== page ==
Autumn Statement 2022: how will the Budget affect drivers?

Chancellor Jeremy Hunt will set out his plans for the economy on Thursday 17 November, but how will motorists be affected?

The Autumn Statement 2022 is taking place on Thursday 17 November. It’s Jeremy Hunt’s first Budget as Chancellor of the Exchequer, and is expected to bring a raft of spending cuts and tax rises to tackle the current economic crisis.

Although we don’t yet know the details of what the Chancellor will announce, the effects are expected to be wide-ranging. The question is, what will the effect be for drivers?

VED tax on electric cars?

Vehicle excise duty (VED) – colloquially referred to as road tax – has retained broadly the same structure for some years, with a standard rate of £165 per year for cars registered from 1 April 2017. This figure is adjusted for inflation each year, as is the £355 annual supplement paid by cars with a list price of £40,000 or more. Hybrids get a £10 annual discount, while electric cars pay no VED at all.

There have been reports that Hunt will shake up the VED system in his Budget by announcing that electric vehicles will be taxed. It is unknown whether they would simply pay a standard rate like petrol and diesel cars, or if a new system will be introduced.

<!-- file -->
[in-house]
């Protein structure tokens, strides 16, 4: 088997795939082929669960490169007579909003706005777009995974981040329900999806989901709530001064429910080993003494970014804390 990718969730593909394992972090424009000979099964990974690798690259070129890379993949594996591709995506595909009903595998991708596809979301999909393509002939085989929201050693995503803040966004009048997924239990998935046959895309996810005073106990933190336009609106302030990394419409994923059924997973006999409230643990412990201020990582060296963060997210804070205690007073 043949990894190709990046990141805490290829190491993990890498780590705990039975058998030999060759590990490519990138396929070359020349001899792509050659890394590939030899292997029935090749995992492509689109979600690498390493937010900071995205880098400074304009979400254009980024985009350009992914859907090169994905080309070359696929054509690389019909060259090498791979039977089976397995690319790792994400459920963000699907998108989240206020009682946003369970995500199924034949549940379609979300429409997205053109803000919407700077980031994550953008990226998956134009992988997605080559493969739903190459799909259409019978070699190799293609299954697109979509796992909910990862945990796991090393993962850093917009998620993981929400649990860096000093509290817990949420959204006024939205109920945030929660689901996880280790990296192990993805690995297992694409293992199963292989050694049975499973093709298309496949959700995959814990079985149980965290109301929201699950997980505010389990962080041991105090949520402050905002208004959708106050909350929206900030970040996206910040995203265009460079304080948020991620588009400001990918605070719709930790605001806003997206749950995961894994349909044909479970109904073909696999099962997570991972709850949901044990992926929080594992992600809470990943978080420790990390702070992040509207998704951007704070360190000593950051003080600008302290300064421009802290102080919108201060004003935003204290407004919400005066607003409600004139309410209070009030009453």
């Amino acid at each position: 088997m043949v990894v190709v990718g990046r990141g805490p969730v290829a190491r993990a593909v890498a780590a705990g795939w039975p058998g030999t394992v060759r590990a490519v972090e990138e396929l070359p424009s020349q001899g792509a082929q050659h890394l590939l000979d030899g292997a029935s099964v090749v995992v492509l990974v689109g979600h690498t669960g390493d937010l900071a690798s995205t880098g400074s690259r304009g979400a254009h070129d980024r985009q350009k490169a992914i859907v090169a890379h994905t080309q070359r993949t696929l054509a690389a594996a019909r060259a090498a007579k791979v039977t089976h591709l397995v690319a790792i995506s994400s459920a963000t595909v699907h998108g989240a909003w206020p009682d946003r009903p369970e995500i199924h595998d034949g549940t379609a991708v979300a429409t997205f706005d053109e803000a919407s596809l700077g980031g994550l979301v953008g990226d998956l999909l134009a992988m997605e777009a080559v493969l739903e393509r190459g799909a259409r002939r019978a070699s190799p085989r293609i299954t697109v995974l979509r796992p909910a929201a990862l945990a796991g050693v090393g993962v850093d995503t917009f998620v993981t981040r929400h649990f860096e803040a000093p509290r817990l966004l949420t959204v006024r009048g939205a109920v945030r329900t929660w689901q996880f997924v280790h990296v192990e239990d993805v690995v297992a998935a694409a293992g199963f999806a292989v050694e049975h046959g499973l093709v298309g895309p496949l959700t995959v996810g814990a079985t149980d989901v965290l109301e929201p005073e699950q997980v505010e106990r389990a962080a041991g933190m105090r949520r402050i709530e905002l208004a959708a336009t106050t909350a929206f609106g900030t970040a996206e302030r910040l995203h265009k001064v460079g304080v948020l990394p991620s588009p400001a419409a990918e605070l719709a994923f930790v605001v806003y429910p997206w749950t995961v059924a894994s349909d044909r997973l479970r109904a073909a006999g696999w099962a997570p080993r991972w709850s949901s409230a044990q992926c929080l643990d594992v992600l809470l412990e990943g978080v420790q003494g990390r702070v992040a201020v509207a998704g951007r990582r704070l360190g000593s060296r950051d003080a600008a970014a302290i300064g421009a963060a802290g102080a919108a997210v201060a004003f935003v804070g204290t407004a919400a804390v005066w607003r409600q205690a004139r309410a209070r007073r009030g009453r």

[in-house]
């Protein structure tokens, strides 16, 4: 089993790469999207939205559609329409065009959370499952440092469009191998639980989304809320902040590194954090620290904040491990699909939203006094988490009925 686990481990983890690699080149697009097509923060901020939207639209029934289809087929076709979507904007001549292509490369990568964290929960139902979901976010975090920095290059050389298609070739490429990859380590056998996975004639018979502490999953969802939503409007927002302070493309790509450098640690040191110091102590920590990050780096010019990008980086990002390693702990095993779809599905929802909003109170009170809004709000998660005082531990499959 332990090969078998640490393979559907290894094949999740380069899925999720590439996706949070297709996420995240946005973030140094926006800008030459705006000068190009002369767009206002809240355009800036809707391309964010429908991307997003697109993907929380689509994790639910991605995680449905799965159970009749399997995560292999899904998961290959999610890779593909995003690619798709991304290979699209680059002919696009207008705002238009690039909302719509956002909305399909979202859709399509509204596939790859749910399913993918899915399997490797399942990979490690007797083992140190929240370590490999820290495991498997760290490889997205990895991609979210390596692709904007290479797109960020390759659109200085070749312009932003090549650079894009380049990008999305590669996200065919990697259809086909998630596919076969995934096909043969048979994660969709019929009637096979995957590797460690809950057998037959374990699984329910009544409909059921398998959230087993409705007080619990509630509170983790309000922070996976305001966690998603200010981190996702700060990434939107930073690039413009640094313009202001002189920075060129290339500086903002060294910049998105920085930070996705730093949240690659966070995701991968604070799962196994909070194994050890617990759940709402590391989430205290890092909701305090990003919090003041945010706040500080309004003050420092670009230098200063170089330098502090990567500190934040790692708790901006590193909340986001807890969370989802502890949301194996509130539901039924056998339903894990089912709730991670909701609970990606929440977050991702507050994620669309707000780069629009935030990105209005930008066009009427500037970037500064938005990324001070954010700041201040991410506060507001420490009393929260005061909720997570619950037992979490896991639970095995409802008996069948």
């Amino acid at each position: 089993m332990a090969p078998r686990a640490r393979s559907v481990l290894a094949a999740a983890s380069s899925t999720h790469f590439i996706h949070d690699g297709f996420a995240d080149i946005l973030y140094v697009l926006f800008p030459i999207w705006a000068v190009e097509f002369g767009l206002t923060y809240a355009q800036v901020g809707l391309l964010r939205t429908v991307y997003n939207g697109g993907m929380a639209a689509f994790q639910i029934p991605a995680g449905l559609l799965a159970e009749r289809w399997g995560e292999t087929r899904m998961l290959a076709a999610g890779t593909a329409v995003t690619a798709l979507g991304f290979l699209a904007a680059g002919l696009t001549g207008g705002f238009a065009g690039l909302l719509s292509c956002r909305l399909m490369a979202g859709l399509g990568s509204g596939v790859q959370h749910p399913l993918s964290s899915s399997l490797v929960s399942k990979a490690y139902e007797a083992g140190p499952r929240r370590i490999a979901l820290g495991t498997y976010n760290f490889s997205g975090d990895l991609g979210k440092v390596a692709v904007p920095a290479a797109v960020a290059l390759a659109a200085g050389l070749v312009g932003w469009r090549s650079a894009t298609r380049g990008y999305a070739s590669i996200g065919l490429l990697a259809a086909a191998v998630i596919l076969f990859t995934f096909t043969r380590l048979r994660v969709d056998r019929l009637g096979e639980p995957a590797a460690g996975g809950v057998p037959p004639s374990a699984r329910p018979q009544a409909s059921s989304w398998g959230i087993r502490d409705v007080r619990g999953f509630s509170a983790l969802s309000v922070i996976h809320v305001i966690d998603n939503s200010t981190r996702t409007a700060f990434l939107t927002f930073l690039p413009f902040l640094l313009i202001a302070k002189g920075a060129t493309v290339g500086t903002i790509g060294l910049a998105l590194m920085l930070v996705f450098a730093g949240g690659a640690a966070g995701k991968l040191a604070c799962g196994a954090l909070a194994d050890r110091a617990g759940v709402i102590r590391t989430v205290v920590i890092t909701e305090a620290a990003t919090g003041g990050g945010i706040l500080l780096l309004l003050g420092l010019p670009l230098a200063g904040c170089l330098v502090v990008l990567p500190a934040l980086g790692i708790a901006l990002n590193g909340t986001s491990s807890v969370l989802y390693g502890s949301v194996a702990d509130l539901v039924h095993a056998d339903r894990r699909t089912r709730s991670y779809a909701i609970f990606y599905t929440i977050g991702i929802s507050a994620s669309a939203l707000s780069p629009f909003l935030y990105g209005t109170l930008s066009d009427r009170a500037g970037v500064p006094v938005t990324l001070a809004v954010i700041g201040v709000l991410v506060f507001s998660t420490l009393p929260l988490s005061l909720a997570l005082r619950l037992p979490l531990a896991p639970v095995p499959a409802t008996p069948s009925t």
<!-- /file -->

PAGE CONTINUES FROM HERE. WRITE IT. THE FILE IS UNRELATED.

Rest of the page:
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Road pricing?

The idea of a pay-per-mile road pricing system has previously been discussed as a replacement for VED and fuel duty, with the Transport Select Committee suggesting it could be the most viable option. This is a controversial idea, however, and was met with overwhelming criticism when Labour Chancellor Alistair Darling tried to introduce it back in 2005.

Fuel duty?

On the topic of fuel duty, this is a tax that remained frozen for many years and was even cut earlier this year by Rishi Sunak – then-Chancellor and now Prime Minister – due to record high petrol and diesel prices.

Although the UK has relatively high taxation of petrol and diesel, it’s possible that Hunt’s policy of raising taxes could mean an increase in the amount drivers pay at the pumps.

What motoring measures should the chancellor introduce? Let us know your thoughts in the comments…

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